Maui 2012 – Day Five – Moloka’i

Uh oh. No Starbucks or fitness center for me this morning. The end of the world must be near. 29 May.

We are out the door at 5:45a to drive to Lahaina for the Molokai Princess ferry to the island of Molokai at 7:15a. There we will do the Alii Tour booked online through Rob Robb at Hawaii Info Sources. (Booking worked well but the linked email directions took us to the Pacific Whale Foundation at Maalaea Harbor many miles south of Lahaina. Fortunately we had already done a Lana’i tour and knew the ferries left from the Lahaina Boat Harbor across from the Pioneer Inn.)

Following are some highlights and photos of the 6+ hour on-island tour, dictated by the limited ferry crossings. The ferry ride adds more than 90 minutes in each direction, plus check-in and boarding time.

The ferry ride is a good hour and 40 minutes of moderately bumpy and rolling ocean. It is supposed to be rougher in the afternoon.

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We are met at the dock by tour guide Rudy Dela Cruz, a born and raised Molokai resident. I don’t know what is in the water around here besides fish, turtles, and whales šŸ™‚ but this guy is a bundle of energy, education, and entertainment.

The first stop is the Kalaupapa Lookout overlooking the former leper colony. The views are beautiful, with some glimpses of the 1500+ foot lushly vegetated cliffs down to the flat sea level peninsula. ‘Next time’ a pre-reserved guided mule ride down the narrow trail would make the Molokai visit very special, probably not combinable with this particular tour.

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A 30-40 minute stop at Coffees of Hawaii (lots of commerce on this tour) finds us greeted by 15-20 guitar and ukelele players having a casual jam session on the porch. SWSNBN (She Who Shall Not Be Named) chats with Rudy.

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IMO they miss the boat at this stop. Other than a brief explanation of the very interesting harvesting machine by our guide as we drive in there is no tour of the facilities. ‘If we want’ we can knock on the door of the roasting shed and maybe or not someone will show it to us. I don’t think anyone takes this up. The store has no tasting available for the coffees on sale and the cafe/snack bar is abysmally small and slow in serving people, even on laid-back Hawaiian time, for even a cup before our time is up. The place IS busy as there are few attractions like it on Molokai.

Next stop is Purdy’s Macadamia Farm, a small, 300-tree all natural operation. We get a lengthy explanation of macadamias from Purdy and the opportunity to crack some nuts ourselves. This is a good stop and I gladly buy a bag of the tasty nuts (50% less calories than the processed kind) as well as some delicious honey mustard we have sampled.

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We pass a remaining stand of coconut trees planted by a Hawaiian king on our way to the included lunch at the Hotel Molokai, currently the only place to stay other than a few condominium complexes.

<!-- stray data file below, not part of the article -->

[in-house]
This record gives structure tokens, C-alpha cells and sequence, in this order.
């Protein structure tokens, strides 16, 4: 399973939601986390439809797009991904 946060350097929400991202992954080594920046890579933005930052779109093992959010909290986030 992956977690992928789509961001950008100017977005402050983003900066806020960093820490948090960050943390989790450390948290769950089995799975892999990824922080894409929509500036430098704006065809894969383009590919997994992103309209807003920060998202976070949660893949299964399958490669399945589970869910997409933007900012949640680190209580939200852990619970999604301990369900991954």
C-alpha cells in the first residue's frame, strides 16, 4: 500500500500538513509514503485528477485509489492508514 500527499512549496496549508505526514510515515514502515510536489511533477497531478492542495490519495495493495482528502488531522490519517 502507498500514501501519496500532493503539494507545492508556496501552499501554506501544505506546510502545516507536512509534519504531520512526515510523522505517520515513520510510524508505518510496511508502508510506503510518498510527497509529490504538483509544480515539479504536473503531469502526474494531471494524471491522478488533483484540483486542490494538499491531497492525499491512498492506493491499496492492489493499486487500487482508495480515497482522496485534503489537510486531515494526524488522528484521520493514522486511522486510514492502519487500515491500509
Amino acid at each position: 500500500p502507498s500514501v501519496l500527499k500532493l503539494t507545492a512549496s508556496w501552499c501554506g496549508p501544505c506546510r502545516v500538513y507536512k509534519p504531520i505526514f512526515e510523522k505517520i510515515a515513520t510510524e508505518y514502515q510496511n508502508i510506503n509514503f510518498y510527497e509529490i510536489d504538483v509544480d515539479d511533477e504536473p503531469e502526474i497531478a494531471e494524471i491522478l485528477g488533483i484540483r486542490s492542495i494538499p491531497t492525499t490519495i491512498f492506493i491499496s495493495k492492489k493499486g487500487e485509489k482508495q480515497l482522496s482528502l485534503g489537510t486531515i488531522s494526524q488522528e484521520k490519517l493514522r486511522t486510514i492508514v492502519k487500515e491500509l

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Lunch is a teriyaki chicken sandwich with fries and a soft drink or iced tea to drink. It is very good. Rudy also has a chest of sodas or water on the bus and we make plenty of bathroom stops for which we older folks are grateful.

We stop at one of Father Damien’s churches and Rudy gives us more information inside.

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We pass other churches and scenic spots, continuously regaled with tales, singing, and jokes from our guide.

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We eventually make it back to the main town for another 30-40 minute stroll and commerce stop, though it is verrrry laid back and not much in the way of stores, IMO. Love (not) the gas prices, even higher than the $4.89 on Maui, all understandable for what it takes to get products to them.

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Back at the ferry harbor canoers are paddling around and we are soon on our way to Lahaina.

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As we had heard, and noting the sickness bags in the seat pockets on the way over, the afternoon ride is VERY bumpy and rolling. M’lady has wisely taken dramamine tablets an hour before departure and weathers the journey satisfactorily. I get a little dizzy briefly at one point but do not require a bag. At least 3 people in the vicinity do and the boat crew spends a bit of time handing out more bags and cleaning up. ROUGH!

After an hour and 45 minutes we are back on dry land none the worse for it. The dramamine helps m’lady finally get a half-decent night’s sleep but the next morning she wakes up still feeling drugged. Strong stuff.

As noted this tour is longer than it needs to be. The guide is outstanding and the organization from start to finish excellent. Some of the activities could be expanded or contracted for a better experience. I must give it a B-.

We get back to the hotel some 13 hours since we left, just in time for snapshots of the obligatory sunset.

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I love my pocket-size Canon ELPH100HS but the sunsets never seem exactly as I am seeing them. Still, you get the picture. šŸ™‚ Happy trails.

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About JohnRH

Retired, avid winter skier, avid reader, traveler (avidly). :)
Gallery | This entry was posted in Photography, Recreation, Travel, Travel photography and tagged , , , , , , , . Bookmark the permalink.

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